Univision has gone dark on three channels programmed for the DishLatino and Dish networks, a new escalation in the ongoing carriage dispute with the satellite and Internet provider.

Univision and UniMás (including local affiliates) and Galavisión were the three channels affected. Univision has also blocked Sling customers from accessing all of its channels on the service.

“Univision’s attempted price hikes target Hispanics despite the fact that fewer members of our community are watching Univision,” said Alfredo Rodríguez Diaz-Marta, Vice President of DishLATINO and Sling Latino.

The two sides have been locked in an increasing war of words over their carriage dispute, with each blaming the other for being too stubborn to see their points.

 “We have served the Hispanic community for nearly 20 years, and as the leading provider of TV packages in English and Spanish, we owe it to our customers to deliver the best content at the best value,” said Rodríguez Diaz-Marta. “For example, in the spirit of our ‘sigamos haciéndola’ campaign, we will soon be the first to launch a new, commercial-free channel wholly dedicated to teaching English as a second language to learners of all levels. This channel will be available to DishLATINO and Sling Latino customers at no additional cost.”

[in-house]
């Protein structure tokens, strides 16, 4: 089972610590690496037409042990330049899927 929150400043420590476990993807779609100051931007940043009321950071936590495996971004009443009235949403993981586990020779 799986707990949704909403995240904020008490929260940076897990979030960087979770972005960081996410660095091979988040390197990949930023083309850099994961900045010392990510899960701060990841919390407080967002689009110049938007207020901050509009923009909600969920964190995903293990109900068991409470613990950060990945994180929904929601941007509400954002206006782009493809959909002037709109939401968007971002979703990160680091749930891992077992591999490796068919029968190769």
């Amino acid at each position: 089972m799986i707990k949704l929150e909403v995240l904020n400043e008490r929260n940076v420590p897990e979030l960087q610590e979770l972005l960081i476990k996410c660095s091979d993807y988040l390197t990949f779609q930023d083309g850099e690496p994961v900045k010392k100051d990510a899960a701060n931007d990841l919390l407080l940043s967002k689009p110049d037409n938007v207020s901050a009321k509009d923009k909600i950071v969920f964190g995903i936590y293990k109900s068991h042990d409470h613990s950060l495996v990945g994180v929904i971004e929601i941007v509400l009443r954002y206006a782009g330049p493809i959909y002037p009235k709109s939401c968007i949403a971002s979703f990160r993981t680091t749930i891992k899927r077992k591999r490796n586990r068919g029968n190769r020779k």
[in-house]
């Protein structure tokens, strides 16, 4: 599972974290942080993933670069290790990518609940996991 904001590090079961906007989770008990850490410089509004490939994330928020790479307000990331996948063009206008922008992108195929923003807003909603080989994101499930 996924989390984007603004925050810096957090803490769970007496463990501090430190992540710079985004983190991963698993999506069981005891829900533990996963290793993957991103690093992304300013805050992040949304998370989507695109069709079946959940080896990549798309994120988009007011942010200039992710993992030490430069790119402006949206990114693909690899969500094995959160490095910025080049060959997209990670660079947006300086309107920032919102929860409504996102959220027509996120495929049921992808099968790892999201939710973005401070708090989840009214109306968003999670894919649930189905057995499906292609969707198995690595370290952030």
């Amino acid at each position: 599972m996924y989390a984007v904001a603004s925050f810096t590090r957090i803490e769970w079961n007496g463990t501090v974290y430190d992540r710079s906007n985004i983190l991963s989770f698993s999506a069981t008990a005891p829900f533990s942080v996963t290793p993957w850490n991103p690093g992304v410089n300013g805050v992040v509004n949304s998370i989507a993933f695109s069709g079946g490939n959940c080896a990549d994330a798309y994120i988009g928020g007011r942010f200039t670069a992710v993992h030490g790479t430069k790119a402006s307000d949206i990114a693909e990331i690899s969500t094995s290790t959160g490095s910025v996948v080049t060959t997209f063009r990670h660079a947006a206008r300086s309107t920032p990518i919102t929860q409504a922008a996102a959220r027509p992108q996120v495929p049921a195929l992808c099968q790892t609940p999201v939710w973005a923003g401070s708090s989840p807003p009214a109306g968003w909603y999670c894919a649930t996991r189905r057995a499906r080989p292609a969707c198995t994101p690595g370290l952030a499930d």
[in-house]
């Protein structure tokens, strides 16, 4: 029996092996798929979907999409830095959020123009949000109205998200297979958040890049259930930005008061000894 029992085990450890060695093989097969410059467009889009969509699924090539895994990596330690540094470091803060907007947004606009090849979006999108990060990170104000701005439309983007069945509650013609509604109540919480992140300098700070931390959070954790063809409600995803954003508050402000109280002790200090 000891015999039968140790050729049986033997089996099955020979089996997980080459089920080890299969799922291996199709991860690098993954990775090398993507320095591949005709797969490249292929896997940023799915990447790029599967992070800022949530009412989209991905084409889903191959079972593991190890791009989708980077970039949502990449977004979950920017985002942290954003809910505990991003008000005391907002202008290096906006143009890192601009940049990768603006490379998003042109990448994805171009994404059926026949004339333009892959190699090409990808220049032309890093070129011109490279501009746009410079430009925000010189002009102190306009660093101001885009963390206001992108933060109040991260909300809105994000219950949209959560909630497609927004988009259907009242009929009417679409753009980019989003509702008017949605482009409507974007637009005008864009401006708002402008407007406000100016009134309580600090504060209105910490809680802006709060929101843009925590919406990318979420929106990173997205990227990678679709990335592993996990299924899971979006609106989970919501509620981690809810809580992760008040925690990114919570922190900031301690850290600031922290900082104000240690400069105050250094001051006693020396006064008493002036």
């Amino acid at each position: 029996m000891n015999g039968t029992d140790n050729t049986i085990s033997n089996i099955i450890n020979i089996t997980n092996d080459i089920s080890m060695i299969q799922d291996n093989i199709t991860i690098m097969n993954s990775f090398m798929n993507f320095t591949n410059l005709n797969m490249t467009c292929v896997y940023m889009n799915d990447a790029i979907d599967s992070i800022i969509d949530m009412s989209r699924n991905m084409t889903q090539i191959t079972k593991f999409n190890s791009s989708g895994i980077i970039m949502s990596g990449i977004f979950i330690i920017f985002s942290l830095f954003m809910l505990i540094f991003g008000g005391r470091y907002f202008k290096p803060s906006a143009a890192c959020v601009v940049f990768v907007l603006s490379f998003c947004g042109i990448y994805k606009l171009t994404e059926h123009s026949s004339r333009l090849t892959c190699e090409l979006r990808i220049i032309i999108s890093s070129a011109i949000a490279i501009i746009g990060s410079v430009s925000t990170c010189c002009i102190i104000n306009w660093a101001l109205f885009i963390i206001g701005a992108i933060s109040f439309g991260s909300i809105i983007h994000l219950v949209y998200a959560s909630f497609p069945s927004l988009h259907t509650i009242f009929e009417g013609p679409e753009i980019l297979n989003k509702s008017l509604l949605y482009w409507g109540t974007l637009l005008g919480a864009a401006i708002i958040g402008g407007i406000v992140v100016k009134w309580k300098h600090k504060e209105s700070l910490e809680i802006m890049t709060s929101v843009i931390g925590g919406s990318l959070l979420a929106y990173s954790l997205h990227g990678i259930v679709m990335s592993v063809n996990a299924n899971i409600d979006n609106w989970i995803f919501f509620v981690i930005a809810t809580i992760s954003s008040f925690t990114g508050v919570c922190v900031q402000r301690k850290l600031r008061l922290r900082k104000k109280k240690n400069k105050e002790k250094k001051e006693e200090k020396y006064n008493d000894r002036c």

The blackouts are not the first for Univision in its carriage disputes. In the last two years, the network has gone dark for AT&T, Charter and Verizon during negotiations.

Dish has offered to provide free antennas to qualified customers who wish to access the free over-the-air Univision as discussions continue. It also will make additional Spanish-language entertainment and news options available from DishLATINO at no extra cost.

These options include Multimedios (now available on channels 271, 272, 830 and 831), Mexicanal (now available on channels 273 and 833), and additional free movies on channel 828. Sling TV is providing customers who have the the Best of Spanish TV service or Best of Spanish TV Extra a free preview of the Mexico Regional Service.

After the Dish announcement, Univision fired back. “It is outrageous that Dish has rejected our offer of a two-week contract extension to allow its customers and our viewers to continue to have access to Univision’s highly rated networks and stations,” said the company statement.

Univision claimed Dish “has routinely used blackouts against broadcasters—its 68 broadcast blackouts since 2010 are significantly more than any other distributor in that time.”

The programmer claimed it is being offered “a fraction of what it pays our English-language peers. We stand ready to continue negotiations and enter into a short-term extension to restore service, especially with Dish customers missing our coverage of the Mexican presidential election, which many are calling “the biggest election in Mexican history.”